One of the first people in Hollywood to recognize Pharoah’s versatility was filmmaker Ava DuVernay. “Ava DuVernay, shout-out to her,” the Sing actor said. “I did an audition for Selma years ago, and it was very powerful. I didn't end up getting the role, but she did call me. She left a very nice message; she's so dope. She was like, ‘I can't wait for the world to see that side of you. You really have that down. The world needs to see that. You've got the comedic part, but do that.’ Even now when people come to my standup shows, its like ‘Wow, we thought you were going to do impressions.’ More people are saying, ‘You don't even need your impressions. You do all this material. Your stuff is strong without the impressions.’ I feel like those Jay Pharoah put-in-a-box things are now being broken. So, it feels good.”
Up next, Pharoah is focusing on his debut rap album and a new film, #Twominutesoffame starring opposite Keke Palmer and Katt Williams. “Shout out to Keke and Katt, man,” he laughed. “I’ve also got music coming out. If I can just get a pocket of time to sit down and do the videos and all of that, but it’s happening. I’ve got another film that I'm doing next month overseas. What else, man? Standup. I'll be doing my next special pretty soon.”
With several years in the business under his belt, the Virginia native has now been able to reflect on the trajectory of his career, and what fame looks like at this stage in his life. “It's a good time," he explained. "When I was younger, I probably wasn't mature enough to handle it. I like growth, and I like evolution. Whatever I do, whether it's a movie, whether it's television, whether it's standup, even if it's a game show, I just try to get better at what I'm doing every single time.”
One of the more notoriously outspoken voices in Hollywood, I was curious to know if Pharoah felt like he’d been penalized for voicing his opinions. He paused and sat back in his chair slowly before answering. “I don't know,” he said after awhile. “I feel like I'm doing alright. Look, in the end, you're never going to make history by playing it safe. You're never going to get better by playing it safe. Everything is trial and error. Once you do try something, if you don't succeed at it, it's all a process. Sometimes it does have a negative effect, but then sometimes it does solidify you in a way that's longevous. Look at Colin Kaepernick, he ain't even playing any football, and he's a legend. I think I'm exactly where I need to be right now. I think that every project and every blessing I get, I'm ready for it. I'm 30 now. I can handle it mentally. I can be free to fail. I'm willing to try things to see if they work. The fun for me is in the experiment. When I did my old YouTube video, I didn't know that Will Smith versus Denzel (Washington) video was going to get millions of hits. I had no clue. I don't think there's anything I'm scared of. I'm open to trying, and I'm open to pushing myself. Ultimately, I hope that that just makes me a better actor, entertainer, and person in general.”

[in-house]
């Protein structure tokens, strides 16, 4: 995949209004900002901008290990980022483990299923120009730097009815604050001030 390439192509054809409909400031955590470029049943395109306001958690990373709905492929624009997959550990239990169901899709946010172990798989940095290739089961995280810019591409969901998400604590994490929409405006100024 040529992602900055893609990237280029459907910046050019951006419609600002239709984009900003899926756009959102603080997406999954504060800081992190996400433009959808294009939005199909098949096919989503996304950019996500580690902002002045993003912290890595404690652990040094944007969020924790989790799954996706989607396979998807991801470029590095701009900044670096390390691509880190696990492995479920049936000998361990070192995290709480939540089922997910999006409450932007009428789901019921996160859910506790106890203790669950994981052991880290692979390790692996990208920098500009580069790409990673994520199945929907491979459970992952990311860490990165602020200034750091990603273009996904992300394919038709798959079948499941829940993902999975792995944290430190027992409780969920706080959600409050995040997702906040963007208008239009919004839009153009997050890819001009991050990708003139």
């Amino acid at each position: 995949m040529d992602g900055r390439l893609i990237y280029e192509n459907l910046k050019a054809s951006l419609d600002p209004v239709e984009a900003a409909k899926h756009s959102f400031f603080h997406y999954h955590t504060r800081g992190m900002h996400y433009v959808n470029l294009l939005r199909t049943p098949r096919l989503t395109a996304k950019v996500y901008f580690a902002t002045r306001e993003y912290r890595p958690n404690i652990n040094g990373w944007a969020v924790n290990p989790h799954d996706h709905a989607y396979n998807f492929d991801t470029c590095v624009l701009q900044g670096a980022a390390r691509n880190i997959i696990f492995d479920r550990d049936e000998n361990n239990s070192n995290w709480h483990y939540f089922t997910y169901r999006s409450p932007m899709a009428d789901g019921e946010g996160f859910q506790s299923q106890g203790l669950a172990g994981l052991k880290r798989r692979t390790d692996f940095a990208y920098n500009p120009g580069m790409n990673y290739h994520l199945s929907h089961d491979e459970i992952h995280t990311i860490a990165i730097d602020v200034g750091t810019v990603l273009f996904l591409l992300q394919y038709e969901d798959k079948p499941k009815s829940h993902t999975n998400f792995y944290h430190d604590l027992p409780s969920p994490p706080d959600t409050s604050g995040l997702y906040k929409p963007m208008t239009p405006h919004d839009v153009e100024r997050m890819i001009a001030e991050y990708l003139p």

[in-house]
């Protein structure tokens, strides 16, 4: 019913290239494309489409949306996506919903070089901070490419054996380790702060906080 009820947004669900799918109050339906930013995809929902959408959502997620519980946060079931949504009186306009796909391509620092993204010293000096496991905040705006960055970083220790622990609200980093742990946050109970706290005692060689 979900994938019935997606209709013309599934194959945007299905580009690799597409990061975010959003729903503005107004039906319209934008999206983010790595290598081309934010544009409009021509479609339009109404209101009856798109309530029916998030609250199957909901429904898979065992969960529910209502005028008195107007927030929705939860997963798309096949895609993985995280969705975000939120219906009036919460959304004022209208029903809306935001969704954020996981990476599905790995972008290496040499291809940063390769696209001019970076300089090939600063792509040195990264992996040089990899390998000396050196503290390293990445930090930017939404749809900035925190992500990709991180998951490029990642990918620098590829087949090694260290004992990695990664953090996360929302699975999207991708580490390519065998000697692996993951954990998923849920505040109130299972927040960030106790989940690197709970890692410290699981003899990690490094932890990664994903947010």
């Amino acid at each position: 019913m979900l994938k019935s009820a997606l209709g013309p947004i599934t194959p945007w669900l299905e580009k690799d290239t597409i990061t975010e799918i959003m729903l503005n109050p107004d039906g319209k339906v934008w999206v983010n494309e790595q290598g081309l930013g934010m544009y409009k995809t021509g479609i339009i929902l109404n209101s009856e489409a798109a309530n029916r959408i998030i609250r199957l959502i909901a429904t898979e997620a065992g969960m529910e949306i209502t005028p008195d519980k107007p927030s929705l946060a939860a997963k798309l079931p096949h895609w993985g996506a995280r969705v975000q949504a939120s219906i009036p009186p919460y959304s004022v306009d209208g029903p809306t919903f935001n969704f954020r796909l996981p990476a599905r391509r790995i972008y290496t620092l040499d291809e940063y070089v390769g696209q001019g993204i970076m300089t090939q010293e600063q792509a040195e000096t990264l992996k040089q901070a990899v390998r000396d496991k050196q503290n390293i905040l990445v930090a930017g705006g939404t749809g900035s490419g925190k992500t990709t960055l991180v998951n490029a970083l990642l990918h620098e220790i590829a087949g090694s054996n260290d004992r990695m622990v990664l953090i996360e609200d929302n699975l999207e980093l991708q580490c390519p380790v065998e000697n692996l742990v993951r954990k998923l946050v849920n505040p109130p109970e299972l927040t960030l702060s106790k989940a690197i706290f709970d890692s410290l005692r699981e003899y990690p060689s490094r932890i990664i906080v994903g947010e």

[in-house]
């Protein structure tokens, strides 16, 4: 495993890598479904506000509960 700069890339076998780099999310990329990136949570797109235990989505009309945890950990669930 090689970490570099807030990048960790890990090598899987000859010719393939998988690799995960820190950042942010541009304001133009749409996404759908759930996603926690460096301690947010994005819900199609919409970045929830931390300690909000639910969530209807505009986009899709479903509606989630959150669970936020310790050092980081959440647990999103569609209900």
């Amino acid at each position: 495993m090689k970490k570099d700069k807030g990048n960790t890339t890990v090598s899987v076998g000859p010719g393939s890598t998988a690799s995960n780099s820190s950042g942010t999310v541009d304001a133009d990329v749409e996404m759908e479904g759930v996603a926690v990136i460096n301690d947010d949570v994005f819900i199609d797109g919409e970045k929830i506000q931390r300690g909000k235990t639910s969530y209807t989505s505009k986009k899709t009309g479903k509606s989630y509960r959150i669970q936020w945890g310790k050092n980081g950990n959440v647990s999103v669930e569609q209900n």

Unsane premieres Friday, March 23, 2018.
Aramide A Tinubu is a film critic and entertainment writer. As a journalist, her work has been published in EBONY, JET, ESSENCE, Bustle, The Daily Mail, IndieWire and Blavity. She wrote her Master’s thesis on Black Girlhood and Parental Loss in Contemporary Black American Cinema. She’s a cinephile, bookworm, blogger and NYU + Columbia University alum. You can find her reviews on Rotten Tomatoes, read her blog at: www.chocolategirlinthecity.com or tweet her @midnightrami